In Queensland’s hot, humid climate cooling coils provide opportunity for microbial growth and dissemination of microorganisms and their by-products throughout a building. As air entering the building passes through the coil it deposits dust on the coil fins. This dust, combined with condensation and moisture that are produced by the normal running of the cooling coils are at risk of biofilm growth.
Fungal contamination of cooling coils is also a common problem. Fungal spores can be released into the airflow from coils and contaminate downstream air conditioning components and the building air.
It’s important to start good cleaning procedures, as soon as coils are put into operation.
When you look at an installed cooling coil you’re only visualising a section of the surface area that the air passes over, dust and biofilm generally builds up in the centre of the unit in the direction that the air passes over. If coils are cleaned only upon a visual dust build-up it’s likely you’ve got a contamination issue and your cooling system isn’t running efficiently.
Filtration efficiency, hours of operation, use of building and location all need to be considered when determining how often individual installations will require cleaning. Regular inspection is recommended to determine the time frame for cleaning and sanitising of coils.
We don’t recommend that you clean coils yourself, but you should inspect coils on a regular basis to make sure they look clean. A visual inspection will give you a decent general indication of when you need to clean them, but if you’re managing a site that serves critical environments (like a hospital, dentist office or a lab) you’ll want to take a more technical approach to maintain good air quality. Measurement of the differences in temperature entering and leaving the coil and comparing this to your benchmark of optimal temperature differentials will help.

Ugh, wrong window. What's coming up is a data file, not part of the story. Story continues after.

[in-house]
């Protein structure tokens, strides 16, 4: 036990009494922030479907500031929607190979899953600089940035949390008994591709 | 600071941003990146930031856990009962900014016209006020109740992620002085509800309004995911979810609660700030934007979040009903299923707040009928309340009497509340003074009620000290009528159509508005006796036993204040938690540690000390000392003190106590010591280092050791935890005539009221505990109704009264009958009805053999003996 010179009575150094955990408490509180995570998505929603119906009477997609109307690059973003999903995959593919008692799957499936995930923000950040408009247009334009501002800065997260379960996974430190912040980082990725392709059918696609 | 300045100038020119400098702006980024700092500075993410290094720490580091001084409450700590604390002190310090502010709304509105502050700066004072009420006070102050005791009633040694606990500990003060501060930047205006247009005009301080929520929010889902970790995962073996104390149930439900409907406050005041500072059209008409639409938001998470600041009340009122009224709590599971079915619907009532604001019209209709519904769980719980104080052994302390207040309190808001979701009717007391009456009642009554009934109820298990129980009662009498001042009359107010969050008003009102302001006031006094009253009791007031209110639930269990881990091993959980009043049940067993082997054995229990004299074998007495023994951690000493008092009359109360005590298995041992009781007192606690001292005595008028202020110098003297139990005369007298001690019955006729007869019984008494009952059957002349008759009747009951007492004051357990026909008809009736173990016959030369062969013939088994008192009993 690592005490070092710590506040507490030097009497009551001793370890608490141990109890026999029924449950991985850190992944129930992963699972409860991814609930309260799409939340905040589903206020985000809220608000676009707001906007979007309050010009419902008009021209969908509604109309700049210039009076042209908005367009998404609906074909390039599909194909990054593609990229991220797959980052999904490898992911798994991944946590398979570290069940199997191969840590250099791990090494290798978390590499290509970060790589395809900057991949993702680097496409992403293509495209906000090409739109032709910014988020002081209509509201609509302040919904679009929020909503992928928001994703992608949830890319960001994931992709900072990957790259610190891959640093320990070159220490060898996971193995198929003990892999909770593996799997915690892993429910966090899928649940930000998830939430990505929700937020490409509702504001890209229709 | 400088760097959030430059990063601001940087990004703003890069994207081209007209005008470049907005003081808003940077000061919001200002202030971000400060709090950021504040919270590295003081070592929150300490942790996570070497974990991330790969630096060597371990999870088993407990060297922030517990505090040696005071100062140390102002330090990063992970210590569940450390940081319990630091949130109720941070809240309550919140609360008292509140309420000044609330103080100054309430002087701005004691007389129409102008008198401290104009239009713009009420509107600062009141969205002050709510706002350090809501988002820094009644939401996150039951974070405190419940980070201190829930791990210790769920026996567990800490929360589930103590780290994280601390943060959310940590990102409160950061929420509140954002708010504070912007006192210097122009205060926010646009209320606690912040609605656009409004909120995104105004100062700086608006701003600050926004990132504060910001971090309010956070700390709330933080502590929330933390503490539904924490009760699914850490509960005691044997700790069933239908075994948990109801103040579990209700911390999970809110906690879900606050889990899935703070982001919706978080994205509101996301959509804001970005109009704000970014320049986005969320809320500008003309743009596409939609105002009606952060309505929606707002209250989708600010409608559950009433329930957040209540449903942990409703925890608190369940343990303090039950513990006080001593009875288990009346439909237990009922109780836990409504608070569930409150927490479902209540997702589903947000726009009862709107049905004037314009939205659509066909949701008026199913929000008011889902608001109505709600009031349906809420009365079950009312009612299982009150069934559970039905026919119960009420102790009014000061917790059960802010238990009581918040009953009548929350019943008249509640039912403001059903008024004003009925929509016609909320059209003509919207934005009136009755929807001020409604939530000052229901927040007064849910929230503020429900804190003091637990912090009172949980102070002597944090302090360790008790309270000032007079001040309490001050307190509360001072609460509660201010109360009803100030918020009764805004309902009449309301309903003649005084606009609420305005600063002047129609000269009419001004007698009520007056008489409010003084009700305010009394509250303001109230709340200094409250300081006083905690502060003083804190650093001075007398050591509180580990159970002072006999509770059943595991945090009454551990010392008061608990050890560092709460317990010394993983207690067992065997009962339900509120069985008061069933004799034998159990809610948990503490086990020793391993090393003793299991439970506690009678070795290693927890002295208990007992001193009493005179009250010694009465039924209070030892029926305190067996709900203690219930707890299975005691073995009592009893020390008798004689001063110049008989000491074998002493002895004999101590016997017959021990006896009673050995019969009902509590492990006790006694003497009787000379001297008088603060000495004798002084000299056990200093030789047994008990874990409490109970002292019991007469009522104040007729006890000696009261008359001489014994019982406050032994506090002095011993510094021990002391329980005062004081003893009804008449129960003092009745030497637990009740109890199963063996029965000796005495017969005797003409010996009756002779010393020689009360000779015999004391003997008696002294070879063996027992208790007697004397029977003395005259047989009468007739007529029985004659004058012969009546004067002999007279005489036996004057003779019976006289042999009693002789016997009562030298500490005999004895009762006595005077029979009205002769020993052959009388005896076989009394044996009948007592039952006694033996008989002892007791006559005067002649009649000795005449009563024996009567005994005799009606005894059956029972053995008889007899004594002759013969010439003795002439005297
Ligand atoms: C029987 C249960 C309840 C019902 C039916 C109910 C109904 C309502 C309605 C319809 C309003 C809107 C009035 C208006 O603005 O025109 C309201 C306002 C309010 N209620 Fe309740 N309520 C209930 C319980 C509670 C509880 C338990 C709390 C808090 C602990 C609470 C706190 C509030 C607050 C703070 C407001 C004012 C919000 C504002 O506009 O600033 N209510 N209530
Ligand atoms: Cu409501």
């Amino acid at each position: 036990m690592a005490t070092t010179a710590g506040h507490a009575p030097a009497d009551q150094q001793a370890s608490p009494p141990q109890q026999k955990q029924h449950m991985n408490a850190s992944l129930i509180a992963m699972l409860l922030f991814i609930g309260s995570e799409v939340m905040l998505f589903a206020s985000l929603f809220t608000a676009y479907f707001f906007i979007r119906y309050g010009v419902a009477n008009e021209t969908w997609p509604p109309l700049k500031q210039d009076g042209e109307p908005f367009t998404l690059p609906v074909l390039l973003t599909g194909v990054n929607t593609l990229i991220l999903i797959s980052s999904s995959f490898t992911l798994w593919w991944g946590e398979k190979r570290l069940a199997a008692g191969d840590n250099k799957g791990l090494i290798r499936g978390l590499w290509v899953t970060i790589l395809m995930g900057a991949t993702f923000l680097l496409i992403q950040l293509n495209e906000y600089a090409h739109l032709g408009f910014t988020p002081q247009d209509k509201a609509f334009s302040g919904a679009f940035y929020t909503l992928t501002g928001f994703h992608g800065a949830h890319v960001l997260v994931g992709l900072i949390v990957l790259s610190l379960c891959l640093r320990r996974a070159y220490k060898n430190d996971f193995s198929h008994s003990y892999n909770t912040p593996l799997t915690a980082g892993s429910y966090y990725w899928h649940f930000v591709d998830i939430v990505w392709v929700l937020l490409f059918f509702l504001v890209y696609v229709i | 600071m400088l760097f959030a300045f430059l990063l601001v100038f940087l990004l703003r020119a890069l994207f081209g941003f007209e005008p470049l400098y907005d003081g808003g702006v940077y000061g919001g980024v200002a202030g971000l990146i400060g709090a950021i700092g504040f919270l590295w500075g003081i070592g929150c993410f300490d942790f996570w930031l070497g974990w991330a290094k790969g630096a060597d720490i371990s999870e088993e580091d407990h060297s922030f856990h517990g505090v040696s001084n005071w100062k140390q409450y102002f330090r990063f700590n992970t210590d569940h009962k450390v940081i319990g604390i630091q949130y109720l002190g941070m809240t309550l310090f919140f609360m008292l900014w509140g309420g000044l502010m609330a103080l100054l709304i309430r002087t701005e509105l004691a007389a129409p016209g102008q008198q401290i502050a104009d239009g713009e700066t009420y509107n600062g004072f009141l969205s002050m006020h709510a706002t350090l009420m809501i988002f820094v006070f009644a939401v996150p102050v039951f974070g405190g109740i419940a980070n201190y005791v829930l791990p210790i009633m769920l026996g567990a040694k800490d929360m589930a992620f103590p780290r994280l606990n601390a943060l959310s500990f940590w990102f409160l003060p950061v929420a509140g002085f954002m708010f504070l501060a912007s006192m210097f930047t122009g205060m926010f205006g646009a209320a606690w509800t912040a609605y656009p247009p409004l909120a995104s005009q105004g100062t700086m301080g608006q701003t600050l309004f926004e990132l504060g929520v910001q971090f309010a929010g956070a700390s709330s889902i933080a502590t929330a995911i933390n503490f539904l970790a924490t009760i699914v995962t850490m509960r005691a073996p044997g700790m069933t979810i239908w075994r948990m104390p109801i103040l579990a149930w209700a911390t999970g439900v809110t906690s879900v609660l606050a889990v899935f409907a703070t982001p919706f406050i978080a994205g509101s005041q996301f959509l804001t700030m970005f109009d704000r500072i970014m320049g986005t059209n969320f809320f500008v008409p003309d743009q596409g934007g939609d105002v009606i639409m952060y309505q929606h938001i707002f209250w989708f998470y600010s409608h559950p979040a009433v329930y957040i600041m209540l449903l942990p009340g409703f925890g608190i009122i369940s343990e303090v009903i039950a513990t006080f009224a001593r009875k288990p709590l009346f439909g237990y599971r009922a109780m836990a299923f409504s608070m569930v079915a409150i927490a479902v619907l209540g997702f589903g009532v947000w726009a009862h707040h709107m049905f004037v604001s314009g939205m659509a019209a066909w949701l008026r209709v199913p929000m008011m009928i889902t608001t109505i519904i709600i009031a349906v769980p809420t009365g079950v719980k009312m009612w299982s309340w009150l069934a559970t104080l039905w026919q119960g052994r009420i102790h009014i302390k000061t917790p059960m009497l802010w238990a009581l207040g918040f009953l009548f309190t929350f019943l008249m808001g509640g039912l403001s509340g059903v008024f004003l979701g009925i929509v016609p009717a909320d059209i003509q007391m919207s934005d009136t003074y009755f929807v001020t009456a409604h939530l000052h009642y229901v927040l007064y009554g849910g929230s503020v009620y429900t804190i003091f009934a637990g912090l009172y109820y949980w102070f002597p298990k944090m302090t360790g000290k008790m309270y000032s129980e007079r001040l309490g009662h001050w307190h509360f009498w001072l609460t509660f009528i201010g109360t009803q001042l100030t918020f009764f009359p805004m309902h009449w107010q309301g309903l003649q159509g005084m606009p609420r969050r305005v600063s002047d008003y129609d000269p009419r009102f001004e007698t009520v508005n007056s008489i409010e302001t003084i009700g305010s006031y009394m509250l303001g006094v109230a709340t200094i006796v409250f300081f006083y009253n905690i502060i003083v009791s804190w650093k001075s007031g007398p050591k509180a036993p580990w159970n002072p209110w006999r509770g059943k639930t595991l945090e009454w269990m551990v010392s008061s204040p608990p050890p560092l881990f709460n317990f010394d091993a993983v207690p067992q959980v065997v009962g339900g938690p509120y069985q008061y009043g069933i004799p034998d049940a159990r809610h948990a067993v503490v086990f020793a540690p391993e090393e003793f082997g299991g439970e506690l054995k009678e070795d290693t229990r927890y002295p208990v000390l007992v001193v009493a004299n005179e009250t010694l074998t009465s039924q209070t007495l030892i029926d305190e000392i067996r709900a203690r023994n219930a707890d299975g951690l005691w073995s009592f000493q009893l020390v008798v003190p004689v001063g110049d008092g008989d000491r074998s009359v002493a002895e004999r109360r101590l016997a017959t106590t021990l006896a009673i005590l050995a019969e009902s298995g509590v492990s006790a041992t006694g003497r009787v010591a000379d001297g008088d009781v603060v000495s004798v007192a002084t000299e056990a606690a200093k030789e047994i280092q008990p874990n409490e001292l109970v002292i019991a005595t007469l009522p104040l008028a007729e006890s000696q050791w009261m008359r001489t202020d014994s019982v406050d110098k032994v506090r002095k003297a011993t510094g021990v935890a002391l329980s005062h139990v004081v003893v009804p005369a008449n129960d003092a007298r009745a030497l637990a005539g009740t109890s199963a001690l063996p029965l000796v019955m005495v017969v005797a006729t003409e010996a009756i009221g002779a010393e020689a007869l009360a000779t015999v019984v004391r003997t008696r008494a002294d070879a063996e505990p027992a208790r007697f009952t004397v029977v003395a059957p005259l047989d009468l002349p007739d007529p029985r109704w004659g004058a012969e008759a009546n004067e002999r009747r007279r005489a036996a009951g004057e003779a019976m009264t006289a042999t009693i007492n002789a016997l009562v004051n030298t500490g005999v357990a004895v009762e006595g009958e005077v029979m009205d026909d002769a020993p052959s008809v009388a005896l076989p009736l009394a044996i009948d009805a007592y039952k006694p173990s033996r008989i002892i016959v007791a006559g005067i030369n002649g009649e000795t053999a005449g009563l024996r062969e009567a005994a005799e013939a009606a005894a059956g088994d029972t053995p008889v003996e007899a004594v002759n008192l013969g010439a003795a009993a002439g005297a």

At a minimum, we recommend conducting a visual inspection of your cooling coils at least once a month. The Australian Standard AS/NZS3666.2:2011 Air Handling & Water Systems of Buildings – Microbial Control stipulates that coils in the air handling system should be inspected monthly and cleaned when necessary.
There’s actually a bit of contention in the HVAC industry about how often coils need to be cleaned – currently there’s no minimum requirement for cleaning. There are industry bodies, government, and businesses that are hosting discussions around the best way to determine minimum requirements.
The honest answer is, there’s no easy solution. Every building is different, every HVAC system is different and on top of that are different types of coils in your HVAC system. All these interconnected elements are also taking air in from different outdoor conditions and serving different indoor spaces, which may have different requirements. So, there are a lot of variables that can make it quite a complex task to offer a standard solution to fit everyone.
AIRAH, the independent industry association for Air is also in the process of updating Design Application Manuals to assist with HVAC&R Maintenance, and those are due to be released later this year. You may find AIRAH’s publications useful in determining your coil cleaning schedule.